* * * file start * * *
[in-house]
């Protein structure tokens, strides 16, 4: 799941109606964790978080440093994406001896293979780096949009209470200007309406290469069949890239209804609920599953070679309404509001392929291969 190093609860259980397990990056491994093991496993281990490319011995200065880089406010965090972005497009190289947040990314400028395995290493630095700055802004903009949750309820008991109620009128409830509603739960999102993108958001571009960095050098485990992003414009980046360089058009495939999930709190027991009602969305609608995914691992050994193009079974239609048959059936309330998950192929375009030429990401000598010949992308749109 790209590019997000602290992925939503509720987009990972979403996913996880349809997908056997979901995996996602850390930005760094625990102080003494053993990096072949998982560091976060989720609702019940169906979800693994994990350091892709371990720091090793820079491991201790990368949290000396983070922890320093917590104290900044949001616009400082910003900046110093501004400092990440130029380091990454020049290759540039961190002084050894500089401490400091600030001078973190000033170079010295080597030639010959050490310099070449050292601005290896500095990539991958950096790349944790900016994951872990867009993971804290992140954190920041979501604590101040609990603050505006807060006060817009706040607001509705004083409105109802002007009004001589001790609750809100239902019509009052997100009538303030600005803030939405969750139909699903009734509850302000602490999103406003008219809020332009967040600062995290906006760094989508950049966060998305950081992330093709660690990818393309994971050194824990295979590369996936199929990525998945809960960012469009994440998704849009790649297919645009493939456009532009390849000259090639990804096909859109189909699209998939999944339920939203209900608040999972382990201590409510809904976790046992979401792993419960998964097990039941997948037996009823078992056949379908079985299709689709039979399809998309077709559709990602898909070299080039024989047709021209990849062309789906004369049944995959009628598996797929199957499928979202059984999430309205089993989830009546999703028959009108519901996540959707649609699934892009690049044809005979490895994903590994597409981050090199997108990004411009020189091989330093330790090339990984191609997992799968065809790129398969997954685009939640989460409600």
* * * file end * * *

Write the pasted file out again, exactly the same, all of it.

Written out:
[in-house]
């Protein structure tokens, strides 16, 4: 799941109606964790978080440093994406001896293979780096949009209470200007309406290469069949890239209804609920599953070679309404509001392929291969 190093609860259980397990990056491994093991496993281990490319011995200065880089406010965090972005497009190289947040990314400028395995290493630095700055802004903009949750309820008991109620009128409830509603739960999102993108958001571009960095050098485990992003414009980046360089058009495939999930709190027991009602969305609608995914691992050994193009079974239609048959059936309330998950192929375009030429990401000598010949992308749109 790209590019997000602290992925939503509720987009990972979403996913996880349809997908056997979901995996996602850390930005760094625990102080003494053993990096072949998982560091976060989720609702019940169906979800693994994990350091892709371990720091090793820079491991201790990368949290000396983070922890320093917590104290900044949001616009400082910003900046110093501004400092990440130029380091990454020049290759540039961190002084050894500089401490400091600030001078973190000033170079010295080597030639010959050490310099070449050292601005290896500095990539991958950096790349944790900016994951872990867009993971804290992140954190920041979501604590101040609990603050505006807060006060817009706040607001509705004083409105109802002007009004001589001790609750809100239902019509009052997100009538303030600005803030939405969750139909699903009734509850302000602490999103406003008219809020332009967040600062995290906006760094989508950049966060998305950081992330093709660690990818393309994971050194824990295979590369996936199929990525998945809960960012469009994440998704849009790649297919645009493939456009532009390849000259090639990804096909859109189909699209998939999944339920939203209900608040999972382990201590409510809904976790046992979401792993419960998964097990039941997948037996009823078992056949379908079985299709689709039979399809998309077709559709990602898909070299080039024989047709021209990849062309789906004369049944995959009628598996797929199957499928979202059984999430309205089993989830009546999703028959009108519901996540959707649609699934892009690049044809005979490895994903590994597409981050090199997108990004411009020189091989330093330790090339990984191609997992799968065809790129398969997954685009939640989460409600």